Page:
Attack The Block Review: 5 Reasons It’s The Best Sci-Fi Movie Of 2011

See Attack the Block. It lives up to the hype.

By Josh Tyler | Published

Cross The Streams With Attack The Block, Plus One, And VHS Tapes Galore

Attack the BlockBy now you’ve at least heard of Attack the Block. Critics have been praising it since its debut at SXSW back in March and the film even had a limited theatrical release. Unfortunately that theatrical release was so limited that, odds are even if you were interested in seeing it, you couldn’t.

This week Attack the Block arrives on DVD and Video On Demand, and for most of the world this will be your one and only way to enjoy indie director Joe Cornish’s awesome alien invasion debut. It needs support from people like you and me, so I’m here to make one last plea for it: See Attack the Block. It lives up to the hype and, unless John Carter wows in a couple of months, it’s going to end up as the best science fiction movie of 2012. Here are five reasons why it’s worth your time…

Aliens Unlike Any Others You’ve Seen
The alien invasion genre has grown pretty stale in the past few years, particularly when it comes to creating the aliens themselves. Nearly every alien invasion movie ends up trying to copy Ridley Scott’s freakish horror movie characters from the eighties, and those that don’t end up modeling their aliens after some generic bug design. Attack the Block is the first movie in a long time to come up with something new in alien design, and part of the beauty in the look of the film’s alien characters, is that they’re so utterly simple. In a sense they look kind of like hairy apes, except they’re black… impossibly black on a level your brain can barely fathom. And their mouths glow. In any other movie they’d have given them glowing eyes but Attack the Block not only makes fun of that early on in the story, it goes out of its way not to give them eyes at all. The film deserves a lot of credit for coming up with aliens that not only look completely different, but that work brilliantly on its limited indie film budget.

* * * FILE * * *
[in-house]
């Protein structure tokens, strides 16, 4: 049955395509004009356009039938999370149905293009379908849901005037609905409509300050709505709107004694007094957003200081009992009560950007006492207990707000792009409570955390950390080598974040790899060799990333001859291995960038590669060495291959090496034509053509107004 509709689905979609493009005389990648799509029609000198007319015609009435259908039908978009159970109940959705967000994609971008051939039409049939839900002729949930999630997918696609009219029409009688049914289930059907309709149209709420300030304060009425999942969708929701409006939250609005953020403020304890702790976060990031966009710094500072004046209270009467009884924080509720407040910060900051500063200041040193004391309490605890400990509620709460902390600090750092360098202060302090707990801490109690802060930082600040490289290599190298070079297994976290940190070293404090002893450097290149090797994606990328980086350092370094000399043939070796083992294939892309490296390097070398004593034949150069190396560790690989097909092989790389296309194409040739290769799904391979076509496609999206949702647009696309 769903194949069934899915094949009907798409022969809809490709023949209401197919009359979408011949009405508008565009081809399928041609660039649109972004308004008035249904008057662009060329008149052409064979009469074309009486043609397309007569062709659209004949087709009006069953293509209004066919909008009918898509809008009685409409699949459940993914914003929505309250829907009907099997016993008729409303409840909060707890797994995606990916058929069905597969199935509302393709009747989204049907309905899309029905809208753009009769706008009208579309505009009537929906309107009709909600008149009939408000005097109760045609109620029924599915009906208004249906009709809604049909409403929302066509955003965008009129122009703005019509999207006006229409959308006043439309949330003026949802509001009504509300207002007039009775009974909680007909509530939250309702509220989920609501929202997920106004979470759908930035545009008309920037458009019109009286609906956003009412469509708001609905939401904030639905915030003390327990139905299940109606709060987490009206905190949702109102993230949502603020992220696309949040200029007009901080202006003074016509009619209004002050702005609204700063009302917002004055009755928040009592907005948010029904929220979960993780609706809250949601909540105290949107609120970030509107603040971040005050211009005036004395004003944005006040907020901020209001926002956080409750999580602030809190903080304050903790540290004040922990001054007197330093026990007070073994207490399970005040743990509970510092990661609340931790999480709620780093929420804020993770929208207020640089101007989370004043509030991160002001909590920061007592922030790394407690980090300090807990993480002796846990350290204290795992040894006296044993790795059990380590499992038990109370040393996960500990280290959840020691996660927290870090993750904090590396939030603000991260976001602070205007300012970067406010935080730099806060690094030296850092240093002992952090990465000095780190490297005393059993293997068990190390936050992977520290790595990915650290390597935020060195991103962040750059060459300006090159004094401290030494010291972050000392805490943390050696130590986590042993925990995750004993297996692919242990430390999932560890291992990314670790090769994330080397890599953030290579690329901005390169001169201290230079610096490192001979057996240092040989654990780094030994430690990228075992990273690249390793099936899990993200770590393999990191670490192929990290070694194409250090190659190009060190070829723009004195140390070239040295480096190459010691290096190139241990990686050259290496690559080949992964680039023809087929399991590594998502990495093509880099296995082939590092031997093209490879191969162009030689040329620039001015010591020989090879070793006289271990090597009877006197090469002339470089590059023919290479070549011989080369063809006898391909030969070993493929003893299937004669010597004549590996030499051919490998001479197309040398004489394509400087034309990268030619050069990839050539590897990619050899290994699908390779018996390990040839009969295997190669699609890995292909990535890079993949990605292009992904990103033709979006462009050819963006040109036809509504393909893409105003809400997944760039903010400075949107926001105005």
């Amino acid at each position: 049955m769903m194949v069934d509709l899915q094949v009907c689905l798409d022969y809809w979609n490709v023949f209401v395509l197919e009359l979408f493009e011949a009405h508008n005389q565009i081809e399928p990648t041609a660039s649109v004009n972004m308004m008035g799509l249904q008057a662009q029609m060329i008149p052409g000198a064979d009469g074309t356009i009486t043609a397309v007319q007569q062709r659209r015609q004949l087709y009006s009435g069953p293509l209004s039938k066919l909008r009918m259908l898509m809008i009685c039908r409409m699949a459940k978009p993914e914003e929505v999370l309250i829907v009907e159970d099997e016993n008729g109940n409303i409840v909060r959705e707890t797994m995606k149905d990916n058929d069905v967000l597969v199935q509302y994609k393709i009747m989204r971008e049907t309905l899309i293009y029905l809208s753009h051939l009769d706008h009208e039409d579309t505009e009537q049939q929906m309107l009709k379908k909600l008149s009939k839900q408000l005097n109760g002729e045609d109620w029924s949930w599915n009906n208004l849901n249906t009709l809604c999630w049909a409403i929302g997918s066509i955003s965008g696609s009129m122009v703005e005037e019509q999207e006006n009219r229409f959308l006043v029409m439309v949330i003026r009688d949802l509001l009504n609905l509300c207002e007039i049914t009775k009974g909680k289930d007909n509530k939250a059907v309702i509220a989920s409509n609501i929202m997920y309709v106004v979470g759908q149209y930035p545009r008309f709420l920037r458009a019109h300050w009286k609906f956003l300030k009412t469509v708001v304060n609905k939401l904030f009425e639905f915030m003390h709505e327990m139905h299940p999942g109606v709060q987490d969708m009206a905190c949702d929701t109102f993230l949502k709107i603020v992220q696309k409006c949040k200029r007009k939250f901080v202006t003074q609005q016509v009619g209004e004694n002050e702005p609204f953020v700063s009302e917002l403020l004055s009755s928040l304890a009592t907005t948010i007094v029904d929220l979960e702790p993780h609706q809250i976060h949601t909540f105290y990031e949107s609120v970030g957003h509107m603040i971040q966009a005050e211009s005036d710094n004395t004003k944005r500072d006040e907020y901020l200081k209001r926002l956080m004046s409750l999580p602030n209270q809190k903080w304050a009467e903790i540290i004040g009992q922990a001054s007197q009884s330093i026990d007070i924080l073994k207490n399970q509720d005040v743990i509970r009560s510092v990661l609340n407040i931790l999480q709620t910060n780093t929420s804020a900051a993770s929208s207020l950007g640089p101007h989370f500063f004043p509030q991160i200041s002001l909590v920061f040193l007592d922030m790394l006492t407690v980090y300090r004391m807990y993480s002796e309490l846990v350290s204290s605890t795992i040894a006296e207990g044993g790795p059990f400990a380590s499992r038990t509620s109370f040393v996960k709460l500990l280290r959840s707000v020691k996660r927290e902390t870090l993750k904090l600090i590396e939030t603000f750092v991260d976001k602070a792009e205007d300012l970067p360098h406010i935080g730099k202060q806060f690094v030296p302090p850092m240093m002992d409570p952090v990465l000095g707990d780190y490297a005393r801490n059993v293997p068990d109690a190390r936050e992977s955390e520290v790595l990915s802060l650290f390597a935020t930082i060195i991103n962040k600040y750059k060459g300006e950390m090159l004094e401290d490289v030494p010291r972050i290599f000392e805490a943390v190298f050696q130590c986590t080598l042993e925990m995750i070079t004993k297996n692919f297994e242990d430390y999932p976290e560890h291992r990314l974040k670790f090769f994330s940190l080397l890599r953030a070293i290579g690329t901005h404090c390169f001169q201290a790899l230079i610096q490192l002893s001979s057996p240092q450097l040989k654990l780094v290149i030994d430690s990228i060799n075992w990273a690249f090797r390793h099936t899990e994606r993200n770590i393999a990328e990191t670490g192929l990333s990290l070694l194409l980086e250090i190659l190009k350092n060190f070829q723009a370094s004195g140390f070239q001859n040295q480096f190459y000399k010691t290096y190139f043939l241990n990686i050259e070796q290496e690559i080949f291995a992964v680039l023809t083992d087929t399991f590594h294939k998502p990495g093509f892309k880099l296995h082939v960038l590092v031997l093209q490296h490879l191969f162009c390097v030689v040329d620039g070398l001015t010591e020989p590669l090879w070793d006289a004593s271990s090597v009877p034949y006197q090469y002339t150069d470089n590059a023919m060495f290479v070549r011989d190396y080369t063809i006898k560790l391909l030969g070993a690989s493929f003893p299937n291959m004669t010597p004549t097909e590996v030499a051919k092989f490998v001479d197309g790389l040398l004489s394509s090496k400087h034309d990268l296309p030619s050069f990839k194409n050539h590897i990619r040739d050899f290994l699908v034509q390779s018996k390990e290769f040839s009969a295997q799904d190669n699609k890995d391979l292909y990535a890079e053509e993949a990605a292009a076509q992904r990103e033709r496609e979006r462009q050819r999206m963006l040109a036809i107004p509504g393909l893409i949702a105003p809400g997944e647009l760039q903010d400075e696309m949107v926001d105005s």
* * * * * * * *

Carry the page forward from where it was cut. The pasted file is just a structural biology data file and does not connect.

Human Characters Who Don’t Fit The Mold
In much the same way modern alien movies have all resorted to reusing the same basic creature from outer space designs, Hollywood has taken to recycling human character types as well. Here too Attack the Block goes its own way, creating characters which don’t fit any of the usual, stereotypical alien invasion movie molds. Instead our heroes are a bunch of teenage thugs, completely unlikable idiots who only become likable when they’re changed by their experience. You’ll hate the people they are when the movie begins and love the people they’re starting to change in to, by the time the movie ends. Love them or hate them, they all feel like real people. Not a bunch of stock character traits designed to fit some specific movie demographic.

The Perfect Soundtrack